TOPEKA — With Friday bringing the beginning of fall, it is time once again to turn our attention to the cooler days right around the corner.

Will it be a cold winter? Will we see lots of snow? And what about the warmer months that follow — will we see a wet spring and summer, or will it be hot and dry in Kansas?

The answers to these questions are anybody’s guess at this point. But a good place to start the discussion can be found in the Old Farmer’s Almanac for 2018, which hit newsstands recently.

Published consecutively each year since 1792, the 226th edition of the Old Farmer’s Almanac is a collection of useful information ranging from astronomy to gardening to historical oddities to — of course — the weather forecasts for which the publication might be most famous of all.

Tim Clark, a Harvard graduate and one of the contributing editors, handles the “doggerel” poetry that appears alongside calendar listings for each of the 12 months of the year. It’s a tough job, but somebody has to do it. And, hey, Clark says, to be a paid poet in this day and age isn’t a bad gig.

“I’ve been here about 40 years in one capacity or another,” Clark said by phone earlier this week from the almanac’s home office in Dublin, N.H. “That’s long these days. I’m the ‘old’ in the Old Farmer’s Almanac.”

Clark said the publication, priced at $6.99, sells approximately 3 million copies each year. Though many people might view it as a staple and a harbinger of the coming new year, the Old Farmer’s Almanac has seen its share of changes. And that is by design, Clark said.

“Well, like any product, we have to change constantly to remain successful,” he said. “We just try to do it in an unobtrusive way.”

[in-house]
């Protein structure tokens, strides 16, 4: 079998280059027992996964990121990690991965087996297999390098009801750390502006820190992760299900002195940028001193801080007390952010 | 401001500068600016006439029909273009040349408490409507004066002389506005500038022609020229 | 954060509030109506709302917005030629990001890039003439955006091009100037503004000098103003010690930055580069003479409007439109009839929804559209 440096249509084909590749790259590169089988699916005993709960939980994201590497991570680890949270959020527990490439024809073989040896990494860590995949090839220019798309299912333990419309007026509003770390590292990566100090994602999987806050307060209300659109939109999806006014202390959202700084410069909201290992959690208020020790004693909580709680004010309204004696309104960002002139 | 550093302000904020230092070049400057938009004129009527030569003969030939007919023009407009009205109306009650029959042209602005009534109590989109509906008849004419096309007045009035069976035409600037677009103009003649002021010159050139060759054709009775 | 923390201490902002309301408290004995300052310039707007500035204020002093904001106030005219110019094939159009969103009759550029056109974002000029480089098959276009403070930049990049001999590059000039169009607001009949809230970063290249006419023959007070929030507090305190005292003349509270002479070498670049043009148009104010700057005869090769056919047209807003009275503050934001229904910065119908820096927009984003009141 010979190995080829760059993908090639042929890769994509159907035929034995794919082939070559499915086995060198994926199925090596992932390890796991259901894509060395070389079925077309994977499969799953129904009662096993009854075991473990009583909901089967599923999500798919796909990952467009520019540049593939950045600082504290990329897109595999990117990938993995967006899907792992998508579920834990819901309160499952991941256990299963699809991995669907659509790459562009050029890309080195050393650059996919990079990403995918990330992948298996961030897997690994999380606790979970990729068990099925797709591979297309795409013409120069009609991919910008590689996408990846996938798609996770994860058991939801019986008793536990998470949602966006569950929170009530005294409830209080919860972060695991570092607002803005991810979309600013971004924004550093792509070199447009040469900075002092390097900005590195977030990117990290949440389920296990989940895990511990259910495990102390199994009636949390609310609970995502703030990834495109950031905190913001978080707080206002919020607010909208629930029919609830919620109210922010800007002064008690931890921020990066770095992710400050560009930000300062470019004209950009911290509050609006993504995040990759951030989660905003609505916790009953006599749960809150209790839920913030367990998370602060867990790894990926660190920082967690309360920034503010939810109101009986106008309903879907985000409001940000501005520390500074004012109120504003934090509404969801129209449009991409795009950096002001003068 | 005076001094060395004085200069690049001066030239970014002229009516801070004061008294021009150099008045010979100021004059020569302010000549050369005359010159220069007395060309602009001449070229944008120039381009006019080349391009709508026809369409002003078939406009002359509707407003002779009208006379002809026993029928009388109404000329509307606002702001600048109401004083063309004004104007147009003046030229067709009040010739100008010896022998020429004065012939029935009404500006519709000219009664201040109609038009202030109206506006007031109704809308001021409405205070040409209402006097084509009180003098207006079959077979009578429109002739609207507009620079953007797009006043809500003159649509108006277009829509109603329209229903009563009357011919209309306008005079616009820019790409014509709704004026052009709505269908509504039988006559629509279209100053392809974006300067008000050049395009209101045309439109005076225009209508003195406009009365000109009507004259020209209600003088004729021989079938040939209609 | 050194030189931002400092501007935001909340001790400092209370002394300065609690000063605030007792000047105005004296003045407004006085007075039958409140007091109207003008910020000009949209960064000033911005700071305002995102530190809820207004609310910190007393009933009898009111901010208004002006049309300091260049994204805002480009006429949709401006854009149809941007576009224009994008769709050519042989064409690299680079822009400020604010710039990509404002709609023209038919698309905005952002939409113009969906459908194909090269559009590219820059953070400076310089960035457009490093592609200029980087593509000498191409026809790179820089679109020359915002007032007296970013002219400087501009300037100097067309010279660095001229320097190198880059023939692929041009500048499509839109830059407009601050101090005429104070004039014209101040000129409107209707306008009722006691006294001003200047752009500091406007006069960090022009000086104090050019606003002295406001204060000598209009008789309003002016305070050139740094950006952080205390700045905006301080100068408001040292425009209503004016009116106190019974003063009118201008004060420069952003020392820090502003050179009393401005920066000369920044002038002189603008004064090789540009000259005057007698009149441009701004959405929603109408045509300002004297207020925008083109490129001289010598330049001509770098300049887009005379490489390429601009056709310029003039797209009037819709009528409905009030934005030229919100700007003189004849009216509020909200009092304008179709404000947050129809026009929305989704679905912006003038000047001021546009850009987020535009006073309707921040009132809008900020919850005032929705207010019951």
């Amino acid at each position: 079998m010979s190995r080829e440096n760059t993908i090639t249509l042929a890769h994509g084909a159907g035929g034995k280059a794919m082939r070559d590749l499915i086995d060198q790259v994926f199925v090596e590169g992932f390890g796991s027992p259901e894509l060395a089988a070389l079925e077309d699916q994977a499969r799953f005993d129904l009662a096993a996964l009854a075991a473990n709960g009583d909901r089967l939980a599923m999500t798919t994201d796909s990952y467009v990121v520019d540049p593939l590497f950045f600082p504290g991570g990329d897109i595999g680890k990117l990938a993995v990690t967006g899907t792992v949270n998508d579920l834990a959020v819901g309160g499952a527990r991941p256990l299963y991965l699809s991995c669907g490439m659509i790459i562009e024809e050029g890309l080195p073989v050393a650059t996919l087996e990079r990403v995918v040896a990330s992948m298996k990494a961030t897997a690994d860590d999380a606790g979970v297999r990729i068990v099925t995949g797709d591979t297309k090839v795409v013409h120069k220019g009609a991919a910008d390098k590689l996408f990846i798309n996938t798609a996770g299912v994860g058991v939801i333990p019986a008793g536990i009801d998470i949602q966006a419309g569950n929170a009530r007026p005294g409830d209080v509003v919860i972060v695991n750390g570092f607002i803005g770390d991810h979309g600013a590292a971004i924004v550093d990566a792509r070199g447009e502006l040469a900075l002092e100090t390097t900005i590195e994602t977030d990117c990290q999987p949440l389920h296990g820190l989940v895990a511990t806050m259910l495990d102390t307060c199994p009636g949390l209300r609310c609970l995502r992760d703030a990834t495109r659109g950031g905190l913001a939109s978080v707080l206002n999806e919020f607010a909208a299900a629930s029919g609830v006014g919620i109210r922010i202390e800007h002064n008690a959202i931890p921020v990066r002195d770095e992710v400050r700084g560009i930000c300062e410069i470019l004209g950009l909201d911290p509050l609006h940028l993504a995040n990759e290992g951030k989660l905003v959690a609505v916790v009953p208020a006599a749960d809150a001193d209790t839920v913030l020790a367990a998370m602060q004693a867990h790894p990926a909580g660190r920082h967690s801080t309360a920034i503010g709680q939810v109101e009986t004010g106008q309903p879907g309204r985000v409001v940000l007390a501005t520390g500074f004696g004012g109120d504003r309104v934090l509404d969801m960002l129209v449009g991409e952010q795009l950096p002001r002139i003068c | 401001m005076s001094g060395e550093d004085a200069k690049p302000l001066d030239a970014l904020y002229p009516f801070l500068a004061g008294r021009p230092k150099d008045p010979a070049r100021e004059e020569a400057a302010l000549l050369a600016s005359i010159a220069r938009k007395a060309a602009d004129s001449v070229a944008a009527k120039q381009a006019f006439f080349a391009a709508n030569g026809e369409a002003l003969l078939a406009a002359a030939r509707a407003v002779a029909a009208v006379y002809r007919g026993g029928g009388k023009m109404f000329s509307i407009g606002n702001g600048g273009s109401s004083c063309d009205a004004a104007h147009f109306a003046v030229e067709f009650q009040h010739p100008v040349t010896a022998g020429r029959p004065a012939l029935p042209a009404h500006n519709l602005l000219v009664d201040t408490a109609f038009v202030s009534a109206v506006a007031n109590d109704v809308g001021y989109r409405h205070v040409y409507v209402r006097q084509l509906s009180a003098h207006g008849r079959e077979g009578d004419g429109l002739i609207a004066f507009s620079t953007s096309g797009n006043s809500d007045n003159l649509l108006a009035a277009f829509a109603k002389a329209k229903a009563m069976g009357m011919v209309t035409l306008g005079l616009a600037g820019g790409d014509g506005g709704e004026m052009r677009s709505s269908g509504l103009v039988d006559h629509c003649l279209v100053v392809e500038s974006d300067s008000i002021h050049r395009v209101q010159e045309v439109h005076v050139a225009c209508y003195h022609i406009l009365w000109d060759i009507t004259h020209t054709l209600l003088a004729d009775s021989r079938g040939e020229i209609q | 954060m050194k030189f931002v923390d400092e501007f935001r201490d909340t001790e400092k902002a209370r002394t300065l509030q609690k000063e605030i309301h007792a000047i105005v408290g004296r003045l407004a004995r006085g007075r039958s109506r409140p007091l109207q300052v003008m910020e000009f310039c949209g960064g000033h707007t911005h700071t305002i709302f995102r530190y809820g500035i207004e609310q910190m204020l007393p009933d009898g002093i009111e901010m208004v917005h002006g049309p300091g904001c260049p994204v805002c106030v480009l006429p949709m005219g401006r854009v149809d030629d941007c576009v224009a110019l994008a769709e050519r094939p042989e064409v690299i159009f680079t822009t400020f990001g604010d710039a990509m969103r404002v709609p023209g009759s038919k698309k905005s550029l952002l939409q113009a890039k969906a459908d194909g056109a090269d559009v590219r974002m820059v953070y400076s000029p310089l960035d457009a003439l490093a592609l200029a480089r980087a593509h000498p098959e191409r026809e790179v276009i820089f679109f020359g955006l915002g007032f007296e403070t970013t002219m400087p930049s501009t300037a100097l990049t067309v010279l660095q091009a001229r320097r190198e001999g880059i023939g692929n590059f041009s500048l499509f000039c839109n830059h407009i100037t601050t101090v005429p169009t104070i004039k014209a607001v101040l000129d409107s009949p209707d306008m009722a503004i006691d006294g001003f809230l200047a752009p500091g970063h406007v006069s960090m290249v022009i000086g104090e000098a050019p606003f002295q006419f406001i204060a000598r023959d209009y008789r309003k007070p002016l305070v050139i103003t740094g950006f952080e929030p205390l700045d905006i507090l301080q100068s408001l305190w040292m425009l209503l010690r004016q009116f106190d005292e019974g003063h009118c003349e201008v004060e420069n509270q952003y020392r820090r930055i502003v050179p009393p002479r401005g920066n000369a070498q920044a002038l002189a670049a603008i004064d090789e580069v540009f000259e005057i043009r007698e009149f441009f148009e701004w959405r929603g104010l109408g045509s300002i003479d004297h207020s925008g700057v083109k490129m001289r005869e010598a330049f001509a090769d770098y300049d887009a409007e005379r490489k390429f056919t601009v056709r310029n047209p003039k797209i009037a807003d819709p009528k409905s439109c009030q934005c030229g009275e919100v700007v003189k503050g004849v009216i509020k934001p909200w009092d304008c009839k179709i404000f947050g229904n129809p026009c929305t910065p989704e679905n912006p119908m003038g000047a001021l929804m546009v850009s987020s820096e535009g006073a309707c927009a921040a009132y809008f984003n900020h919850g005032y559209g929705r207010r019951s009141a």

As always, the 2018 Old Farmer’s Almanac is chock full of short articles perfect for reading on a cold winter’s night, such as “The Faces of Farming,” “Edibles for the Kids in You” and “The Future of Farming.”

The agricultural theme is not a coincidence, either, Clark said, noting the publication is most popular in areas of the country known for farms.

The almanac can be placed on a table or in another convenient location and read throughout the year. As it has for many years, it has a hole in the upper left-hand corner, “so you can put a string in there and hang it in a convenient place.

“It’s not a sit-down and read from cover-to-cover publication,” Clark noted. “It’s something to keep handy, because there is information for every day of the year — historical, astronomical or what to look for in the evening sky.”

The almanac is full of a mixture of folklore and scientific information, including tips on when to plant, harvest or set a fence post.

“I’ll put it this way,” Clark said. “A lot of these are old wives’ tales. I don’t know how many old wives you know, but I know a lot of them, and they’re all pretty smart people.”

Back to the 2018 forecast for Kansas, which are based on scientific and astronomical information gathered over many years: The Almanac says the coming winter should be mild and snowy, while the summer of 2018 promises to be hot and dry.

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